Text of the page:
Energy Consumers Australia asked their stakeholders, including QCOSS, what changes they would like to see for energy consumers in the future.

Transcript

Neil Horrocks: You know what I'd really love to see, what I think would really be a game-changer for customers, is if we were able to come up with a simple, clear set of language that could be used by everyone in the industry and explaining what's going on and how things affect them because I think we suffer forever from a range and variance of terms and terminology and I think if we could simplify it people would just be in a much better space.

Dale Holliss: It would be excellent if the Australian Energy Regulator could reinstate the Optimisation Rule which was parked back in about 2005 and the other main takeaway from today's meeting was the commitment by Energex and Ergon's replacement ‘Energy Queensland’ towards reducing prices into the future. That's something that was very pleasing to hear.

Fiona Hawthorne: In the course of our research what we found was that there's a confusing array of jurisdictions that cover tenants and their energy supplies. For example, if they're in a unit block that has an embedded network they're not covered or given the same protections than someone in their individual house is and we think that there needs to be a lot more research done in this area.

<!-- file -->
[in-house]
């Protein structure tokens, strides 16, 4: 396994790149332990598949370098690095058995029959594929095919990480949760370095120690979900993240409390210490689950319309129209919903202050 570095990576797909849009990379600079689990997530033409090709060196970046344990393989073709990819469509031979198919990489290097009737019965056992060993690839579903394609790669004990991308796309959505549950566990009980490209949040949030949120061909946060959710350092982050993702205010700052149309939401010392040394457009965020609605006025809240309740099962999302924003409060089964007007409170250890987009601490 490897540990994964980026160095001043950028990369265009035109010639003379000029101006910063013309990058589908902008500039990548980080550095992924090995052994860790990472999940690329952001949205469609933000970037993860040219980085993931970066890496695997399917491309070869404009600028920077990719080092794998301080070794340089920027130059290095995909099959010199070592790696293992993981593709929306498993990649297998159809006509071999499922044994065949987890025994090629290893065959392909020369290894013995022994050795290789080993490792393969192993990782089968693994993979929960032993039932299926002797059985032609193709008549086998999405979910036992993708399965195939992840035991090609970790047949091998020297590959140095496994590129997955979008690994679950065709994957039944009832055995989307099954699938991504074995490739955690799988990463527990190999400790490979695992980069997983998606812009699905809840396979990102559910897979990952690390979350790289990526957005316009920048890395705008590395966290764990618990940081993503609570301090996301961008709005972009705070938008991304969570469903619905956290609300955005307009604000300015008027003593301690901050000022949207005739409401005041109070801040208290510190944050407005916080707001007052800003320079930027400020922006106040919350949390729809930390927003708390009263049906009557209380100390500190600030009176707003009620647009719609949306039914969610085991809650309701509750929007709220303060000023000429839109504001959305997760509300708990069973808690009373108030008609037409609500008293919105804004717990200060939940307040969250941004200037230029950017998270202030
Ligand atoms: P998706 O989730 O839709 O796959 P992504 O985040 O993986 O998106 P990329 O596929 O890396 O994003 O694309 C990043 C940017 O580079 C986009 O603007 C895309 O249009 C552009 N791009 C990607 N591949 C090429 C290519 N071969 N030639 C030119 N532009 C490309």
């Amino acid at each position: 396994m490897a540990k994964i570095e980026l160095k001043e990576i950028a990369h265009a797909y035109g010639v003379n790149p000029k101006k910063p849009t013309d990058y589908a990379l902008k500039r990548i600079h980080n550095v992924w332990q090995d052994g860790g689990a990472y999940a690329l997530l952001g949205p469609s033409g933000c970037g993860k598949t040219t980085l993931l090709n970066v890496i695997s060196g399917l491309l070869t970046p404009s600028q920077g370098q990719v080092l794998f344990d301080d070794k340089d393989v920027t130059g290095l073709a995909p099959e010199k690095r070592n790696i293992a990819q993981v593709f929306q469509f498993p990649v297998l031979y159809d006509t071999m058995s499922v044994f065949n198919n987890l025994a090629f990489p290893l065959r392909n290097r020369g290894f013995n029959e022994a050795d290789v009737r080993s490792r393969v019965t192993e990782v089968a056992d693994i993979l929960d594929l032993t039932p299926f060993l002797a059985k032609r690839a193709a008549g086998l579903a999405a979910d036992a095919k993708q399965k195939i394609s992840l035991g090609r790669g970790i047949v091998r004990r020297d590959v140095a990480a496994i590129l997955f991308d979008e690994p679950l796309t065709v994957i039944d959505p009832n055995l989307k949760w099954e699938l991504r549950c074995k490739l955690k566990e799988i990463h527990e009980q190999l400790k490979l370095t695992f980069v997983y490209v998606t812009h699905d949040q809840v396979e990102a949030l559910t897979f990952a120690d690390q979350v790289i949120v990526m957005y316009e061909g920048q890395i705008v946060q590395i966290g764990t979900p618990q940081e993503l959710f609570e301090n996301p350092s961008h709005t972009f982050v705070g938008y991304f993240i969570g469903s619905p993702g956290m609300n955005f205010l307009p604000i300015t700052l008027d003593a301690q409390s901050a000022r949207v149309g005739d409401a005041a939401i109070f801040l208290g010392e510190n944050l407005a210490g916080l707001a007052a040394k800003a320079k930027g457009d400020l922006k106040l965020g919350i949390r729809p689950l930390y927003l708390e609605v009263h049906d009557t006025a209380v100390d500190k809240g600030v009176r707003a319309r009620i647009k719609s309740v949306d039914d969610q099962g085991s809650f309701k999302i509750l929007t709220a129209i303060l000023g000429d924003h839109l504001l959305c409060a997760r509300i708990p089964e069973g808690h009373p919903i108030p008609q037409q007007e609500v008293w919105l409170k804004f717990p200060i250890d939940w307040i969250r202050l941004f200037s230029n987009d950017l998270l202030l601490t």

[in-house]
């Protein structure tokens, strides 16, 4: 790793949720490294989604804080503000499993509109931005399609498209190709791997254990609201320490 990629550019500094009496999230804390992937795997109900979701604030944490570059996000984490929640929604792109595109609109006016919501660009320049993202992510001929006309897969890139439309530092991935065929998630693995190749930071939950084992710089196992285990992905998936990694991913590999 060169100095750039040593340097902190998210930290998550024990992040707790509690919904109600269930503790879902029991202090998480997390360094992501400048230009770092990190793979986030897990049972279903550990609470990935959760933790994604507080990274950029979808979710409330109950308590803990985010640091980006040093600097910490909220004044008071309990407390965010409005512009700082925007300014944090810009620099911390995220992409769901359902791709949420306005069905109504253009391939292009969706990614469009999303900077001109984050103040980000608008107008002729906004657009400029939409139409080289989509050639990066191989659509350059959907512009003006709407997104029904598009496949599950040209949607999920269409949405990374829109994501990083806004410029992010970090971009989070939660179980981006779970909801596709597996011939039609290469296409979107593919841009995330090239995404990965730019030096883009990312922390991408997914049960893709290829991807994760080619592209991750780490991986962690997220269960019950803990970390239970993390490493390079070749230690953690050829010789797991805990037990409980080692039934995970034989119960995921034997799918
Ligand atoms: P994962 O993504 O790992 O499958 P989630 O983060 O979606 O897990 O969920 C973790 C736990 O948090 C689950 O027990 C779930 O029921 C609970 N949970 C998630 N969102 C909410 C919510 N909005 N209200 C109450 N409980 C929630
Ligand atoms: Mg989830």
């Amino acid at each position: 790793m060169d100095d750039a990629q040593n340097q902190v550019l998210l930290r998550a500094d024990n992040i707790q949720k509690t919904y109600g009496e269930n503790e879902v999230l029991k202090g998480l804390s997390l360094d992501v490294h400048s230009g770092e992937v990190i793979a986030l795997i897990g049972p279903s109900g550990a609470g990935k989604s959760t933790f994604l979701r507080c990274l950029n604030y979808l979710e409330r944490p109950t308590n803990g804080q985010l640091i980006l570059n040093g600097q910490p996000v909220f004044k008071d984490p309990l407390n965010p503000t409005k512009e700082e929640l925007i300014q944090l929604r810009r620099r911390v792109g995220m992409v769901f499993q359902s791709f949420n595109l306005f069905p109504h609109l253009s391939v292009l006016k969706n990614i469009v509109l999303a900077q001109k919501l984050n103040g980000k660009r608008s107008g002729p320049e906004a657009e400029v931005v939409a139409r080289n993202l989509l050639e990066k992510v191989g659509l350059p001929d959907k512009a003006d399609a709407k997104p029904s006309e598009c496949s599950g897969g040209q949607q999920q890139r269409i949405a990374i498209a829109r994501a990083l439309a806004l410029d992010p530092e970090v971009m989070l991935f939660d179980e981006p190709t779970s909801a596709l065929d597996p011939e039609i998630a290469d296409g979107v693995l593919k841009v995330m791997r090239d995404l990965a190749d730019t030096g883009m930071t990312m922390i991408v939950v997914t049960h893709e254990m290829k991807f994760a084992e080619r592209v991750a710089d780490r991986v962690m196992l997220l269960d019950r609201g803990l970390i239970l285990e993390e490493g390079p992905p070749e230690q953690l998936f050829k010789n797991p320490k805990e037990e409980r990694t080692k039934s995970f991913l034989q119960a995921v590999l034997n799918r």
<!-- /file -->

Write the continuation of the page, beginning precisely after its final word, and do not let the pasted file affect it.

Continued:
Luke Berry: Look there are emerging energy systems that can automatically turn on and off pool appliances or dishwashers, washing machines. They haven't really had a lot of uptake and I think they haven't been integrated yet. I'd like to see those sorts of Google systems and other systems coming into the marketplace a lot more I think things like demand tariffs will drive their uptake.

Rose McGrath: Well obviously, ensuring that prices don't go up any further and look, we've seen at both the state and federal government recently efforts to contain those prices, as well as obviously getting a better understanding of how they might be able to change the behaviour around energy-efficiency.

Craig Chambers: Gone are the days that the industry can think it knows what consumers want and we need to now better understand what their thinking is. You know that's in the use of our products and services, whether it's in the use of technology, whether it's in their consumption patterns going forward. I think for a place like Queensland which is a diversely populated, large geographical area we need to be at the forefront of having a more agile sector that can reform.

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